John Rose pays tribute to a scholar who fought a lifelong war against imperialism.
Socialists don't usually like to use the word 'charisma'. It pays too much attention to the individual and not enough to the circumstances that create those individuals who compel the attention of others. But it is tempting to make an exception for Edward Said.
Anyone who heard Edward Said speak in recent years could not but be mesmerised by the breadth of his vision, the depth of his learning, the way his compassion for Palestine was actively helping to universalise its struggle, his anger at the rulers of the world. Here was this very frail man, who for the last 12 years knew that he was dying from leukaemia, speaking in sober, almost subdued tones. Never a hint of demagogy, he had just an obvious, moral compunction to tell the truth. He might illustrate his talk with a quote from a Jane Austen novel, or with a passage from the Italian Marxist Antonio Gramsci, or, quite remarkably, at Westminster Central Hall in London a couple of years ago, to an audience of nearly 1,500 people, with a series of huge maps to demolish the fraud behind the Oslo 'peace' agreement (laced with a stinging indictment of the Palestinian leadership who had allowed the Israeli map makers to outmanoeuvre them).
There is a wonderful irony that the man who made a lifetime study of the historical misuse of the power of knowledge by the ruling classes in the west was himself able to put his own powerful knowledge at the disposal of the dispossessed. Of course, this meant mainly the Palestinians. But what had really excited Edward Said at the turn of the new century was the way in which Palestine had globalised. The Palestinian flag now has to adorn worldwide protest against globalisation and war. As he wrote in his last essay 'Dignity, Solidarity and the Penal Colony', with death fast approaching, 'In the past six months I have lectured in four continents to many thousands of people. What brings them together is Palestine and the struggle of the Palestinian people which is now a byword for emancipation and enlightenment, regardless of all the vilification heaped on them by their enemies.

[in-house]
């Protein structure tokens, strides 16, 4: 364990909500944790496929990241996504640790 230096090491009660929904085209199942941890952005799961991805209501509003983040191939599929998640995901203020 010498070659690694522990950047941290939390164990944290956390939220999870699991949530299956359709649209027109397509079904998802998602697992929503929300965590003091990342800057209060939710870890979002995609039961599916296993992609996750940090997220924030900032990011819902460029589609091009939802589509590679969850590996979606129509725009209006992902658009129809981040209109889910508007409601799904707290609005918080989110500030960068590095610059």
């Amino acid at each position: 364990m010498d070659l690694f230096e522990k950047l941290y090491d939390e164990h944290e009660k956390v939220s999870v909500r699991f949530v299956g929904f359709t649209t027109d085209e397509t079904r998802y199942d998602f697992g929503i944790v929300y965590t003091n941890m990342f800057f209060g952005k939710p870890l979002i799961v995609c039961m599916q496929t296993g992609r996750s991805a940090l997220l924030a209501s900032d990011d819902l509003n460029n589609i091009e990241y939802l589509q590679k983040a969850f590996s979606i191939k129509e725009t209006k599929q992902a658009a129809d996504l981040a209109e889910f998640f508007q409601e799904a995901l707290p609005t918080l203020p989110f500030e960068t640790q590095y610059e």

'It is an extraordinary thing that Palestine was a central issue this year both during the Porto Alegre anti-globalisation meetings as well as during the Davos and Amman meetings, both poles of the worldwide political spectrum.'
This essay drew its inspiration simultaneously from the cascading horrors of everyday life in Palestine and the troubled mind of the dissident Jewish Czech writer Franz Kafka.
'There is a remarkable story by Kafka, In the Penal Colony, about a crazed official who shows off a fantastically detailed torture machine whose purpose is to write all over the body of the victim, using a complex apparatus of needles to inscribe the captive's body with minute letters that ultimately causes the prisoner to bleed to death. This is what Sharon and his brigades of willing executioners are doing to the Palestinians.'
But Edward Said went to his grave confident that the Palestinians would never give in to it.
Edward Said read, absorbed and fully appreciated much of the greatest literary, philosophical and political works that underpin what we sometimes call western civilisation. But the word western, as a description of this civilisation, troubled him deeply. It suggested a flaw. He summoned all his erudition, eloquence and gravitas to expose it.